Decrement in auditory nerve function following acute high rate stimulation in guinea pigs [Abstract]
AuthorTykocinski, M.; Shepherd, R. K.; Clark, Graeme M.
Source TitleAbstracts of 3rd International Congress on Cochlear Implant
Document TypeConference Item
CitationsTykocinski, M., Shepherd, R. K., & Clark, G. M. (1995). Decrement in auditory nerve function following acute high rate stimulation in guinea pigs [Abstract]. In Abstracts of 3rd International Congress on Cochlear Implant, Paris.
Access StatusOpen Access
Cochlear implants have been shown to successfully provide profoundly deaf patients with auditory cues for speech discrimination. Psychophysical studies suggested that speech processing strategies based on stimulus rates of up to 1000 pulses per second (pps) may lead to an improvement in speech perception, due to a better representation of the rapid variations in the amplitude of speech. However, "neural fatigue" has been known to occur following brief periods of electrical stimulation at rates high enough to ensure that stimuli occur within the neurons relative refractory period, and has been shown to depend on stimulus duration and rate of the evoked neural activity. Prolonged electrical stimulation at these high stimulus rates could, therefore, have an adverse effect on the neurons metabolism and result in cellular energy depletion.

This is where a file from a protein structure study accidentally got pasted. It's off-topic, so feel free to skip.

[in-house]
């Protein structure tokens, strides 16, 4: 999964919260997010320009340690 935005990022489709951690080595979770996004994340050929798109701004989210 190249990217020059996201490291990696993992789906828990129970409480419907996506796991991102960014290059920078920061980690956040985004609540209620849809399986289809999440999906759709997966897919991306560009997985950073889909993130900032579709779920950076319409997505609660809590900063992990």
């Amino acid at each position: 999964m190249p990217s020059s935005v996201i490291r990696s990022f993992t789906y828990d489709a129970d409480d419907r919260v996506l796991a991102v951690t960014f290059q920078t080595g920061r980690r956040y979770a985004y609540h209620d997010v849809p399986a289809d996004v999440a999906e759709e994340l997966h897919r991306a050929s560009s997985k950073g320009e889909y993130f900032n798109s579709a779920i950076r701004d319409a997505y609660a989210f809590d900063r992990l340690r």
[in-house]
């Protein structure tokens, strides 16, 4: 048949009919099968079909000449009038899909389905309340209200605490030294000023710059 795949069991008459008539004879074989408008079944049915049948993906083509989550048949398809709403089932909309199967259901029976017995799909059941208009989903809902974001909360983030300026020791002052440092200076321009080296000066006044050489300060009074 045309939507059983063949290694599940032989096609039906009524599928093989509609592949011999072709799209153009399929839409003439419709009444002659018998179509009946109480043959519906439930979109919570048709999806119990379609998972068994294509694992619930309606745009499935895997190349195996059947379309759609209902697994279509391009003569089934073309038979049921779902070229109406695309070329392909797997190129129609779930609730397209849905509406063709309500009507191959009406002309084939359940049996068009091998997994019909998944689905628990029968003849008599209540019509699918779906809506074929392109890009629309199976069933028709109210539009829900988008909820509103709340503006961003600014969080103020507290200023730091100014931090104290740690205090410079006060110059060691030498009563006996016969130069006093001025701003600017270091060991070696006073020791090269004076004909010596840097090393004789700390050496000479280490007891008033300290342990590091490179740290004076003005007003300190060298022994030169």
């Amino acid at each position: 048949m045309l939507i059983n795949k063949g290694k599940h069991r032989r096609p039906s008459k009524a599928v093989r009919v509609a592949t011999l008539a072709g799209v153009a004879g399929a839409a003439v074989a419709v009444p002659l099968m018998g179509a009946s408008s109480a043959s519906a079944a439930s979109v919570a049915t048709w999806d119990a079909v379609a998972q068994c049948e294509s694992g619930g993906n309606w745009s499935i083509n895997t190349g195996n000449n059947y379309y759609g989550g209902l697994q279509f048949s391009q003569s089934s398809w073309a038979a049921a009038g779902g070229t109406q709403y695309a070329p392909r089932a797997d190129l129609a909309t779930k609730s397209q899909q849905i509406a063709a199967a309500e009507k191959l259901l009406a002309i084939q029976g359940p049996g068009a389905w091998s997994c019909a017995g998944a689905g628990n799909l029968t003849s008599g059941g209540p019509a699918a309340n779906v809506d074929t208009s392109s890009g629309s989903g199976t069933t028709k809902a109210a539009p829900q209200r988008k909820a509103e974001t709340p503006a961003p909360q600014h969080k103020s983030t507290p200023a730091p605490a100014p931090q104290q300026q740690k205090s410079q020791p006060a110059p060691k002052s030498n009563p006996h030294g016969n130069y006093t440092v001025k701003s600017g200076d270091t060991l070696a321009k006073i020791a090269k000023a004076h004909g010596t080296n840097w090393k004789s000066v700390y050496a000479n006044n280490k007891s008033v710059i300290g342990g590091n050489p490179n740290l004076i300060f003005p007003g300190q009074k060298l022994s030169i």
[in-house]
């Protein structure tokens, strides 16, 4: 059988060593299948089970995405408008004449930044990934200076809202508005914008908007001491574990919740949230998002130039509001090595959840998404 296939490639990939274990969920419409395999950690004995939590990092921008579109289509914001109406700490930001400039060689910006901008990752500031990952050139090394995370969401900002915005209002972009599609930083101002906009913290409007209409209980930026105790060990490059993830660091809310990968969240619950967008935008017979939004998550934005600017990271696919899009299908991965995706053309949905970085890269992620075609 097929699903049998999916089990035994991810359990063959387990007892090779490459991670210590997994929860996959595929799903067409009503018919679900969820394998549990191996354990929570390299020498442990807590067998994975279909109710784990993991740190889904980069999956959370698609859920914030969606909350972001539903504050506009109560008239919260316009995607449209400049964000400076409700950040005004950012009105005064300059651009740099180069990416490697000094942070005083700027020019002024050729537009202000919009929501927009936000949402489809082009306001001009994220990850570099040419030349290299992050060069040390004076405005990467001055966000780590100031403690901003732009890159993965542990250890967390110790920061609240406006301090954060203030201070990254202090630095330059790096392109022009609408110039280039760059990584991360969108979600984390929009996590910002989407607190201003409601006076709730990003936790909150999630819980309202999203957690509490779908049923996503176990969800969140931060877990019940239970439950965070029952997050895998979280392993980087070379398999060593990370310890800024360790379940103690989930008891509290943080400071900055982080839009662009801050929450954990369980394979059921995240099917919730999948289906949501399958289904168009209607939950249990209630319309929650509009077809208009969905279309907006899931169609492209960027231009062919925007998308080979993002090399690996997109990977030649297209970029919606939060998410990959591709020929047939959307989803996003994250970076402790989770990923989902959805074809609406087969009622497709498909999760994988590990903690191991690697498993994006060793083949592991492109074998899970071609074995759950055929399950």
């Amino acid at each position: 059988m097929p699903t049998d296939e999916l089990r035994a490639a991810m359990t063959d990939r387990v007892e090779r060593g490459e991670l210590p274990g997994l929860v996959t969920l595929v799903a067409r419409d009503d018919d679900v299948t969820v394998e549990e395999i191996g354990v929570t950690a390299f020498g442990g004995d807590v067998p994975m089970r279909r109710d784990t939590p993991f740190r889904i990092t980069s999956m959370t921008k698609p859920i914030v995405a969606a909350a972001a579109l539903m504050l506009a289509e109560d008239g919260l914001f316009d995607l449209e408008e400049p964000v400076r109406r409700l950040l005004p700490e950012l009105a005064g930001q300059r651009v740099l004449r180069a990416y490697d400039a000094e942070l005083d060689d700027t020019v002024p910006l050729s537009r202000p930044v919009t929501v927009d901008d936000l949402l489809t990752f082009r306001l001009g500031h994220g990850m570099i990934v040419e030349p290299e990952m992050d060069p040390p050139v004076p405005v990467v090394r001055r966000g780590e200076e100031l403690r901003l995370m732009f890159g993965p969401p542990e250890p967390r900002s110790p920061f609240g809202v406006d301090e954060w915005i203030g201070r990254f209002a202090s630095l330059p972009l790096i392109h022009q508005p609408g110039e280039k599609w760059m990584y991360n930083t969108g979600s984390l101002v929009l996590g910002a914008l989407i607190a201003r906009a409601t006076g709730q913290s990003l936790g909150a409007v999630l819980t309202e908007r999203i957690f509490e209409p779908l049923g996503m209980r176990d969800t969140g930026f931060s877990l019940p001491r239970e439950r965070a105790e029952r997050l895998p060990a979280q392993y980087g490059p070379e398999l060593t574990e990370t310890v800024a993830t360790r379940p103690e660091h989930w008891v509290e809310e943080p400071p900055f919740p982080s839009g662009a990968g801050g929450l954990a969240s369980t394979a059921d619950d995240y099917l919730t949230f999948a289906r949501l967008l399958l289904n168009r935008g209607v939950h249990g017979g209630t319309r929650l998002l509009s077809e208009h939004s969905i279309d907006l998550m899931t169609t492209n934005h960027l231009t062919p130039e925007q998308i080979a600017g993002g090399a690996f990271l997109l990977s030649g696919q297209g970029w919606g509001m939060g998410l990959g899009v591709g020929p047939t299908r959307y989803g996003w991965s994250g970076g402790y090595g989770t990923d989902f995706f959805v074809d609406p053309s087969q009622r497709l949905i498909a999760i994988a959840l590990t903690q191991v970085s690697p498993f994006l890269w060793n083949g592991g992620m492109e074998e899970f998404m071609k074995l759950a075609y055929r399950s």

Keywordscochlear implant; guinea pig; auditory nerve; deafness; speech discrimination; electrical stimulation
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- Graeme Clark Collection